Ancestral Occupation Of Southern Wadis: Focusing On Environmental Analysis Of Tor Al Tareeq


(MENAFN- Jordan Times) AMMAN - Wadi Hasa is one of the most southern wadis between the Dead Sea and the Central Plateau. In most recent times, Wadi Hasa is a popular destination for hikers and adventure tourists, while in prehistoric time it has been a home for numerous settlements. The valley, which is 25 kilometres long, was a base for settlements and a corridor for population movement during history. The sites span periods from the Lower Palaeolithic period until the Ottoman era.

Tor Al Tareeq is one of these sites and dates back from the Early to Middle Epipalaeolithic periods. The site is located along a slope below a collapsed rock shelter and fossil spring deposit and it covers about 812 square metres. The area today receives between 100 and 200 millimetres of rainfall per year and during the late Pleistocene, the site was situated on the shore of a mildly alkaline lake. By the time of the early Epipalaeolithic occupation (ca. 15,000- 13,000BC), the lake was characterised by paludal conditions (marsh environment), indicating a low energy depositional environment.

The high density of lithic material in distinct strata indicates that the site was occupied multiple times.

“The major part of the occupation appears to represent an early phase of the Levantine Epipalaeolithic, based on techno-typological indicators [narrow backed bladelets and microburins] and the radiocarbon dates that range between 14,000 and 13,000BC,” noted the scholar Geoffrey Clark, adding that excavations from the 1980's were renewed in 1992 to refine the definition of the various occupational episodes.

Tor Al Tareeq was a base camp with the long temporal span of occupation (possibly representing repeated occurrences over several thousand years), and in all likelihood that natural processes (especially erosion) have artificially increased the size of the site. The question of whether the portion of architecture exposed is associated with the main occupational sequence, Clark continued, adding that the site represents a semi-sedentary locality (ephemeral site) or it was the result of numerous, short-term occupations during several thousand years.

Moreover, the evidence suggests that the site was not occupied for long, continuous spans of time. This evidence includes the high density of artifactual debris, as well as the different ages and placement of the hearths and the relatively informal nature of their construction, he underlined.

“Long-term occupants would have presumably invested greater time and effort in constructing site structures like huts and hearths. The lone architectural feature cannot be firmly associated with the early Epipalaeolithic levels,” Clark said, adding that aside from this rock alignment, no evidence for long-term occupation, such as living surfaces, houses or burials, was identified.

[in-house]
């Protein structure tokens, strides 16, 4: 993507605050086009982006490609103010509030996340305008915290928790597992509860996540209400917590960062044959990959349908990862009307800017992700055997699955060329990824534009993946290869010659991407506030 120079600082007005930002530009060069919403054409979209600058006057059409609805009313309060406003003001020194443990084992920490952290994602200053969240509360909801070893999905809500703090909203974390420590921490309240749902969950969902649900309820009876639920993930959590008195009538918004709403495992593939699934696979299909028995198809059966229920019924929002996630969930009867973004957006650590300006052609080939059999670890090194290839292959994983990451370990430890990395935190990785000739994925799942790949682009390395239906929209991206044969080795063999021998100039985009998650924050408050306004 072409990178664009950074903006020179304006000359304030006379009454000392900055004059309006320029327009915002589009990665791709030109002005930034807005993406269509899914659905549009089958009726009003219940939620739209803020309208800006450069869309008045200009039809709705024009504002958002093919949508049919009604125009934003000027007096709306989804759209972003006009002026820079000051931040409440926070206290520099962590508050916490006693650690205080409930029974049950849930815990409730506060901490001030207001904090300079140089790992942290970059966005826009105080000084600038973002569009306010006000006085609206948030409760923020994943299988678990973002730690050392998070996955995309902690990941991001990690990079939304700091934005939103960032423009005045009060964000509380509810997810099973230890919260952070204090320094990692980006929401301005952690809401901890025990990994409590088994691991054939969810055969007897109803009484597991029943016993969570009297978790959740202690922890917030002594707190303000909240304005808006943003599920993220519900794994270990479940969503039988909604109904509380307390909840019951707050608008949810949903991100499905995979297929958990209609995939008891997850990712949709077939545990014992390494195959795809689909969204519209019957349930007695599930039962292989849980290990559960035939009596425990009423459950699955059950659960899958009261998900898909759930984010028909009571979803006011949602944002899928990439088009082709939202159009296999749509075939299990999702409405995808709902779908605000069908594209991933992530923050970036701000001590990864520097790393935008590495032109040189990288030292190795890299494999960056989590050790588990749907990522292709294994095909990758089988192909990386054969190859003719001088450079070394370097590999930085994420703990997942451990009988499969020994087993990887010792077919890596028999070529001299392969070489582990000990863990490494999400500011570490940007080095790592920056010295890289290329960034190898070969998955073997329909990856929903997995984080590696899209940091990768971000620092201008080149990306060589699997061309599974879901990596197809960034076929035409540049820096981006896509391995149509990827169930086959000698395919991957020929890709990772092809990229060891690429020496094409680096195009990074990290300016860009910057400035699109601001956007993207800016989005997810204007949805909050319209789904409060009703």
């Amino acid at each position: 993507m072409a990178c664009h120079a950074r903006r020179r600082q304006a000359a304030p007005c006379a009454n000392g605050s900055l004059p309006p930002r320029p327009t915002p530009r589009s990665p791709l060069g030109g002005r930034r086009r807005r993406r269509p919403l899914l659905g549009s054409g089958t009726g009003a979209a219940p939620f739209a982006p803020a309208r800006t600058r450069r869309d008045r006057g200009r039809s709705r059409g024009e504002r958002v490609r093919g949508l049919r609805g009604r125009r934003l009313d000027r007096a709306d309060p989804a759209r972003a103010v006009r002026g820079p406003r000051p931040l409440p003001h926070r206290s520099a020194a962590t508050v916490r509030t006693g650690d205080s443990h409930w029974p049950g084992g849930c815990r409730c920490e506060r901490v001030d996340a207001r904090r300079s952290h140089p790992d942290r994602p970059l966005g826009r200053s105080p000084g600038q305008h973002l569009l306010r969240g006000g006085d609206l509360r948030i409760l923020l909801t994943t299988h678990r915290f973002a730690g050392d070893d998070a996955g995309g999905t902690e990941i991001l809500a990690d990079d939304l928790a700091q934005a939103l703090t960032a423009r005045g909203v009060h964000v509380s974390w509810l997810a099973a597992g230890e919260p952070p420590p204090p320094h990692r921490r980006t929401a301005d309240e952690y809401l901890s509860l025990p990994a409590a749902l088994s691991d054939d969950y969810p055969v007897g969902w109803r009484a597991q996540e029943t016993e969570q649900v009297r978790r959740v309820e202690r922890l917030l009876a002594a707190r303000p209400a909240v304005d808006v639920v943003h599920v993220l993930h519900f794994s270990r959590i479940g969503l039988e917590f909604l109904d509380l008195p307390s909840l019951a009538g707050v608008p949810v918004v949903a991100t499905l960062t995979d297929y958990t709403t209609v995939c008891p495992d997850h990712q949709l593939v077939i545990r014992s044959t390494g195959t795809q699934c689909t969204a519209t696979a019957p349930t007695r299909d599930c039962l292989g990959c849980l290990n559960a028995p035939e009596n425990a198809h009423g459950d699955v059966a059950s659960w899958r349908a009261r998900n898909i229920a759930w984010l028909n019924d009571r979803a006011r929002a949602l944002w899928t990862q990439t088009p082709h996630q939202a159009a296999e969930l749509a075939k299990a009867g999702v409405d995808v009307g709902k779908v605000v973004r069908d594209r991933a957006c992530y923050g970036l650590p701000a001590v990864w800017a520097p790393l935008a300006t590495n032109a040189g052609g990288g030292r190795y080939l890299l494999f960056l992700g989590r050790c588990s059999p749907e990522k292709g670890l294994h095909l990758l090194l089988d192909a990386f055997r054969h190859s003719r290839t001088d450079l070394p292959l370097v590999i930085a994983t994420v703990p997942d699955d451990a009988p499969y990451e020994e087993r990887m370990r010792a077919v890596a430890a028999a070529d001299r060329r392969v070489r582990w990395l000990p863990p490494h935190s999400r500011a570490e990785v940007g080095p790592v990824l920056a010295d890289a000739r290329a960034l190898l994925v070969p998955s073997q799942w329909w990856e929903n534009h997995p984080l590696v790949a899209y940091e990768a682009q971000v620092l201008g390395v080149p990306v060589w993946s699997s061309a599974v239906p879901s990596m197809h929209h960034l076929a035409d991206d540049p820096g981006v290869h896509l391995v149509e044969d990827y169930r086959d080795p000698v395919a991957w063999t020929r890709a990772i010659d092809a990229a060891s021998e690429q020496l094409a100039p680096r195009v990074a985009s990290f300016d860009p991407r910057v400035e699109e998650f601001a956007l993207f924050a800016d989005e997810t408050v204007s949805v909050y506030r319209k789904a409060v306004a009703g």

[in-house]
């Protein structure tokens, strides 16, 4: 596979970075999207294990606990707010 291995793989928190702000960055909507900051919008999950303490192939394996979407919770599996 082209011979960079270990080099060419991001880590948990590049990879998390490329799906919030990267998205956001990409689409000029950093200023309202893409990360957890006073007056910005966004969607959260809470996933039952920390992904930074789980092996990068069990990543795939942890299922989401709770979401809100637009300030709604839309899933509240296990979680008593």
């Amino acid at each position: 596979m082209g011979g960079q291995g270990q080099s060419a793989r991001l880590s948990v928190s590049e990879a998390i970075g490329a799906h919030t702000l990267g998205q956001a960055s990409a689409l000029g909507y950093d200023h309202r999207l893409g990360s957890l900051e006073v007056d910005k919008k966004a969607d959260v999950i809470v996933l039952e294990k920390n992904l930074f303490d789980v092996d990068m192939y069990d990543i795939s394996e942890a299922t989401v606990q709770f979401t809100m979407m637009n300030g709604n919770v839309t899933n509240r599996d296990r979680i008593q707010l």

The informal, expedient nature of many of the ground stone tools points out to a higher degree of group mobility and an ephemeral site.

However, some evidence that might support a longer-term occupation is the formation of the dark organic levels, probable waste-like deposits given the absence of any features. These areas are characterised by high densities of bone and lithic debris, but the rate at which this material accumulated is unknown and it is possible that they resulted from intensive short-term or seasonal occupations, the archaeologist said.

“A particularly important factor for understanding the Epipalaeolithic settlement in the Wadi Hasa is the large lake in the eastern end of the drainage, Clark said, adding that the presence of this lake and associated springs would have made settlement along its shoreline attractive, especially during more arid intervals. In addition to the lake-margin environment, fauna and pollen indicate the presence of steppe-adapted species along with some woodland.

Regarding fauna, resources available to foragers in the eastern Hasa would include aquatic fowl, amphibians, fish and terrestrial species, all concentrated in the marshes and ponds found around the shores of the lake, Clarke pointed out.

Other animals were tortoise, gazelle, horse, ibex and zebra.

“The presence of 'site furniture' in the form of ground stone tools reinforces the notion that plant resources in the site vicinity might have played a significant role in repeated visits to the area. Fresh water from the spring also would have been a powerful attraction,” Clark underlined, adding that the ecological factors that constrain forager adaptations in the arid environments to the west and south are different from those of inland lake basins.

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